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Transit agencies today face issues such as increasing service and ridership demand, ageing infrastructure and vehicles, declining external funding (federal, state and local government grants), and the need to grow internally generated revenues (fares, joint development, advertisements, etc.). For transit operators, ageing capital assets lead to higher maintenance costs and limited ability to expand system capacity. Many transit agencies lack state-of-the-art capital planning systems and are taking sub-optimal decisions with regard to fund allocation for assets. The US Department of Transportation's Federal Transit Administration estimates that one-third of the US's transit assets are either in a marginal or poor condition and there exists a backlog of USD80 billion in deferred asset maintenance and replacement needs with an additional investment requirement of USD14.4 billion annually for normal replacement expenditures to prevent further backlog.

In response to these circumstances, Global Mass Transit will host a conference, "Transit State of Good Repair (SOGR)", on March 7 and 8, 2012 at WILLARD INTERCONTINENTAL in Washington DC. The conference will bring together diverse stakeholders for exploring creative approaches to finance the required repairs and upgrades of ageing transportation assets. The mission of the conference is to explore SOGR as a strategy for managing and growing the asset base to achieve a high-quality, reliable, safe, secure, efficient and customer-centric transit service which promotes community livability and sustainability.

The conference is unique in that it focuses only on SOGR. It aims to provide practical suggestions, and discuss the lessons learnt and best practices for adopting a systems engineering approach in achieving transit SOGR to optimize resources, generate revenues and maximize returns on investment. It will address issues related to assessing the condition of transit capital assets, prioritizing transit reinvestment decisions, preventive maintenance practices, asset management, research needs, transit recapitalization and innovative financing strategies. The sessions will also adequately address the unique issues relevant to small and medium transit agencies.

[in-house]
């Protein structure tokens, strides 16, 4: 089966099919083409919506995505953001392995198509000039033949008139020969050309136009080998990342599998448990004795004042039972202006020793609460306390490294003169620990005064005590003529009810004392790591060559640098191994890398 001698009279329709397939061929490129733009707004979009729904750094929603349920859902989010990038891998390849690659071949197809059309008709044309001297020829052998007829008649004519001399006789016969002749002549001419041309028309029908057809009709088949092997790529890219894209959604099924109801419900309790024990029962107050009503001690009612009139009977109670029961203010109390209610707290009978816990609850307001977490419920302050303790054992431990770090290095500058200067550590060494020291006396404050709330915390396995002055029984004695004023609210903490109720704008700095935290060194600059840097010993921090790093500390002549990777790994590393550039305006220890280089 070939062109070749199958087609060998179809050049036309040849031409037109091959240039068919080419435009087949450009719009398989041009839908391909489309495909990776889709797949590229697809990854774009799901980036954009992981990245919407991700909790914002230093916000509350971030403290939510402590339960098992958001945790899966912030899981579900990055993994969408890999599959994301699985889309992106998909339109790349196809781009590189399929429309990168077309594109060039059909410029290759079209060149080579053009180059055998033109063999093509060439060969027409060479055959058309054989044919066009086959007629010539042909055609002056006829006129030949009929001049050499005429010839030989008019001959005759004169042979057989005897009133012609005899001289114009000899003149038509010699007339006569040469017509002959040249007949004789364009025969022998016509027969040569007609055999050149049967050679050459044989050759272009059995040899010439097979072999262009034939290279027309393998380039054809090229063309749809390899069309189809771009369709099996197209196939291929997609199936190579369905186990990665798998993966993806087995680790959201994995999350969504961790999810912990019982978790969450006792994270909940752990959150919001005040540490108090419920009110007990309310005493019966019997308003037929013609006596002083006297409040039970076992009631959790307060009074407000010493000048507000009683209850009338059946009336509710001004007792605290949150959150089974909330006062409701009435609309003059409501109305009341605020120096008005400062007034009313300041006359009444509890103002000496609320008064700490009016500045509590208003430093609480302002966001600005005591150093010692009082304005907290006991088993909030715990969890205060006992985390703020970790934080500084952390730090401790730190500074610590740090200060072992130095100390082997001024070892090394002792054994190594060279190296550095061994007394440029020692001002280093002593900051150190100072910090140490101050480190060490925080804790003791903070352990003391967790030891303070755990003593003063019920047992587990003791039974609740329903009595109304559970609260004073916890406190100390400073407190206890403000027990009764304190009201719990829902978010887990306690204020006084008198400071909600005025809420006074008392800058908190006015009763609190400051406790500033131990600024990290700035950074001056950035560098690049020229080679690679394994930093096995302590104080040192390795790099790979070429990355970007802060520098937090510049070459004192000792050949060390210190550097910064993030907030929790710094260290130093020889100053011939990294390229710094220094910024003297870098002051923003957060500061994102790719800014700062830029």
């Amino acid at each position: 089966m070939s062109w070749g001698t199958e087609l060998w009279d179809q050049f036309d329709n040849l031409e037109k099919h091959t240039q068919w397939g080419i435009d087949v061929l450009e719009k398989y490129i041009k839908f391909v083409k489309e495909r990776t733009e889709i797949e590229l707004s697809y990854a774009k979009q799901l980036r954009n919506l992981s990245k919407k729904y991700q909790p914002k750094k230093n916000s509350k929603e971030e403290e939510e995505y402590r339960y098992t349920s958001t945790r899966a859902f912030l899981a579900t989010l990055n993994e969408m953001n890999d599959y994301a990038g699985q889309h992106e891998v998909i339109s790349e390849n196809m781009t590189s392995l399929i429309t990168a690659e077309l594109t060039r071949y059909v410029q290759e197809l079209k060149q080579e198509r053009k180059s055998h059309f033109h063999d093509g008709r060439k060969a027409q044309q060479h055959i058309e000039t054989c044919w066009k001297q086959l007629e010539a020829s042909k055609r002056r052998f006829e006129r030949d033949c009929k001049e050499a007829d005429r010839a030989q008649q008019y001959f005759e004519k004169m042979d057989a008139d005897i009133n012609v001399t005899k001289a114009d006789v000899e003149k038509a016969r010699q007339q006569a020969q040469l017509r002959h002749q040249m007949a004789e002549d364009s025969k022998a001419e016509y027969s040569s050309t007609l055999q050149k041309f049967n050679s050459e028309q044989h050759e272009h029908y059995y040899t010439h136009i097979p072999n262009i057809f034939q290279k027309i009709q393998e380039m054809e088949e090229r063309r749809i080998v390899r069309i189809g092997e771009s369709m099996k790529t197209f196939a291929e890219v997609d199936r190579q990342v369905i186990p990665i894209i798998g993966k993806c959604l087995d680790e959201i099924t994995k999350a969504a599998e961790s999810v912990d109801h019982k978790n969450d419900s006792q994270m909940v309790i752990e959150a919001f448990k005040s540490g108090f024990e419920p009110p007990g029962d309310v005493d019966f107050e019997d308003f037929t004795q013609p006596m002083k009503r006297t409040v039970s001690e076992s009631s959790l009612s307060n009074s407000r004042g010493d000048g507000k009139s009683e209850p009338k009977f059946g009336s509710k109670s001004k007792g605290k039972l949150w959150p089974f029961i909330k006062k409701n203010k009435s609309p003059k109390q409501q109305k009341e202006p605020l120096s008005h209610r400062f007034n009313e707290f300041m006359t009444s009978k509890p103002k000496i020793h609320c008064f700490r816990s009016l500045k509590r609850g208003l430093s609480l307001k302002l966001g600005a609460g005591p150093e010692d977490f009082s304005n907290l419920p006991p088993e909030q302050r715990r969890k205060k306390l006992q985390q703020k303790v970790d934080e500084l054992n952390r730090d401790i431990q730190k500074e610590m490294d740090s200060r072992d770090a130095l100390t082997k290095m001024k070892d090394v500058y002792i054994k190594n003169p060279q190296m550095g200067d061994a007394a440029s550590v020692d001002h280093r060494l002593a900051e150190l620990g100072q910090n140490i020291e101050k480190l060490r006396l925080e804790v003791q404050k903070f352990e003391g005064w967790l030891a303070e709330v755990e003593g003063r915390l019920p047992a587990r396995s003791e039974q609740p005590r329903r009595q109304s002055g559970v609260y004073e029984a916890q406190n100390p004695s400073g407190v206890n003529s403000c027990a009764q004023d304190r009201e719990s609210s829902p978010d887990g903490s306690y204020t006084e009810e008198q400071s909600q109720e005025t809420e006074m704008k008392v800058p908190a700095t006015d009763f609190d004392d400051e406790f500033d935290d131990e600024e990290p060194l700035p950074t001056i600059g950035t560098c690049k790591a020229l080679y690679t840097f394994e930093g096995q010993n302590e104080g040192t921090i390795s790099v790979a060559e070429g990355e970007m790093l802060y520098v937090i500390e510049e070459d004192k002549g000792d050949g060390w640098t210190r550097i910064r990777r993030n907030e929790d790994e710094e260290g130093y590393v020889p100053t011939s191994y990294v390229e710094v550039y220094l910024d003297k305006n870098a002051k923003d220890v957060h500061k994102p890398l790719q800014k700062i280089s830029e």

The speakers will include policymakers, transit agencies and operators, technology providers, specialist consultants, transit-related associations and financiers such as private equity firms and banks.

KEY issues to be explored:

  • How can SOGR be defined and measured?
  • How can the systems engineering approach be used to adopt SOGR as a strategy?
  • How can transit agencies make better use of their existing maintenance management systems to meet SOGR needs?
  • How can transit operators balance demand, service and finances?
  • What tools and guidance are available to develop asset management programs?
  • How can operations efficiency and effectiveness be optimized through IT systems support, technology upgrades, and process improvement techniques?
  • How can transit agencies maintain competitiveness in their service operations?
  • How can the existing assets be best leveraged for generating new operating revenues?
  • What are the best practices in the development of asset inventories and how are transit agencies utilizing their inventories?
  • What are the different models and frameworks for capital investment prioritization?
  • How can the transit industry leverage the opportunities offered by public-private partnerships to maximize public benefits?
  • What are the innovative financing sources for meeting transit SOGR needs?
  • What can be done to garner political support at the local and regional levels to influence transit funding allocation at the national level?
  • What are the requirements and potential solutions for meeting transit workforce needs to ensure that assets remain in SOGR?